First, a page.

Friday, March 04, 2011

Without Colours

The exterior panels of Northern Renaissance altarpieces were sometimes painted in what my computer would call 'grayscale' but what art historians refer to as 'grisaille' (a term invented in the seventeenth century to describe stained glass in different shades of grey).  As Susie Nash points out in her book Northern Renaissance Art, these grey panels would also have provided a 'suitably less materially-rich image for Lent and ordinary feast days, and a more durable protective covering, easier to repaint and with no colours to fade.'  Typically these would show Biblical figures as if they were statues and would contrast dramatically when opened with the 'real' figures painted inside.  No wooden altarpiece could have supported the weight of actual stone sculpture and so painting 'made possible the impossible, and painters developed and complicated the idea further by representing sculpture that would have been near-impossible to carve, or in which there is ambiguity about whether what is represented is a sculpted or living form.'  Once artists had developed this practice of painting disconcertingly life-like stone figures, it was not too great a step to replace their sculptural niche with a natural setting - a grisaille landscape.

Jan Gossaert, Saint Jerome Penitent, ca. 1510

The panels above showing Saint Jerome in the wilderness have clearly left the idea of painted sculpture behind - but for the grisaille they are fairly traditional depiction of the story (showing two earlier episodes in the saint's life in the background).  In other media, frescoes and illuminated manuscripts were also being produced at this time in monochrome or with deliberately reduced palettes, emphasising form over colour.  But looking at this painting on a grisaille winter's day last week, in the National Gallery's new exhibition Jan Gossaert's Renaissance, I was still struck by the scene's uncanny resemblance to a world turned to stone. Perhaps it is because Saint Jerome himself is holding a rock, as he kneels in the rocky landscape with a great stone city in the background, whilst on the other panel, the statue-like figure of Christ is set on a petrified tree beneath an ash-coloured sky.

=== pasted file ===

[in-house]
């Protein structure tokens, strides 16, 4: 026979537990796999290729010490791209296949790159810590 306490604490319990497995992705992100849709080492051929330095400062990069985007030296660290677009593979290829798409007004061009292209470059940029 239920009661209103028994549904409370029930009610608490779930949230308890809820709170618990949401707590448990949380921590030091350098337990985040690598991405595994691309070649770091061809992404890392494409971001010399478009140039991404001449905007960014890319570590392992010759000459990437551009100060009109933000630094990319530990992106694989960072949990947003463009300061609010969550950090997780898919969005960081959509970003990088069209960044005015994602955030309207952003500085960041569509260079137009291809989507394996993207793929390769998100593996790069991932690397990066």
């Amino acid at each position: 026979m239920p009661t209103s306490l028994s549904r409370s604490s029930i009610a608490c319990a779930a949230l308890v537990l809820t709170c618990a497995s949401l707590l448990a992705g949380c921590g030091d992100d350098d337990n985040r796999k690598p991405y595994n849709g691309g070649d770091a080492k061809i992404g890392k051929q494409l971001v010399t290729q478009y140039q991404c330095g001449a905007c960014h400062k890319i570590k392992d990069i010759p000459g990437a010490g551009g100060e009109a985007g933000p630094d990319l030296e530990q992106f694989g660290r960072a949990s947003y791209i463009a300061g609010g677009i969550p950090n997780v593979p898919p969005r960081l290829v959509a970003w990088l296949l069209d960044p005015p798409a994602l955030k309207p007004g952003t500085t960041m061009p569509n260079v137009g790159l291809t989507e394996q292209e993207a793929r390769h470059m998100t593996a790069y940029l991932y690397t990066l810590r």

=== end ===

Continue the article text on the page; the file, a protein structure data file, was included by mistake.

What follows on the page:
Hieronymus Bosch, The Garden of Earthly Delights outer wings, c1490-1510

Possibly the best known grisaille outer panels from this period are those of Hieronymus Bosch and those for The Garden of Earthly Delights show the earth as it was on the third day of creation.  This is a world before colour, where land is only just emerging from the misty sea under dark rain clouds, and newly formed trees are seen alongside other stranger growths, half-vegetable, half-mineral.   Italo Calvino's story 'Without Colours', in Cosmicomics, describes the the beauty of the grey earth before an atmosphere has formed to filter the light of the sun.  Here 'trees of smoke-colored lava stretched out twisted branches from which hung thin leaves of slate.  Butterflies of ash flying over clay meadows hovered above opaque crystal daises...' Calvino's hero Qfwfq, who yearns for contrast, colour and sound, falls in love with the beautiful Ayl, 'a happy inhabitant of the silence that reigns where all vibration is excluded'.  When the world begins to change Ayl takes fright at the disruption to her beloved neutral landscape and they are parted.  As Qfwfq looks sadly out on the 'canary-yellow fields which striped the tawny hills sloping down to a sea full of azure glints, all seemed so trivial...'  He realises Ayl could never have been happy here among 'those gilded and silvered gleams, those little clouds that turned from blue to pink, those green leaves that yellowed every autumn, and that Ayl's perfect world was lost forever.' 

The Brothers Quay, cover for Italo Calvino's Cosmicomics, 
 a photographic collage grisaille landscape.


Hels said...

Very interesting idea... you may be onto something here.

My interest in grisaille came from another medium, as you noted. In stained glass windows of northern countries, I can imagine that the grisaille gleamed like silver in the grey light of day. How different that would have been in overly-bright Mediterannean countries.

If frescoes, altar pieces and illuminated manuscripts were created in grisaille, they would not have had the beauty of light coming in from behind the image. So emphasising form over colour had a different function *nod*.

Plinius said...

Thanks Hels.

For those interested in the history of grisaille there's quite a good overview here:

sewa mobil said...

Very nice, thanks for sharing.

snarlerson said...

I was glad that you have drawn attention to North European practice of using grisaille in the painting of outer doors of triptychs and, as Hels writes, in stained glass. I have always admired the technique; I do not see it as the John Major school of art. But one aspect puzzles me. I note that in some cases, architectural details show stone in all its pure elegance with shadowing giving it an almost three dimensional impact. But we are told that most stone work inside medieval churches, including monumental tombs, was painted. This polychromatic vision might have looked somewhat garish to our modern eyes. Does the use of grisaille suggest that artists were aware that monochrome images had an intrinsic majesty and power of their own?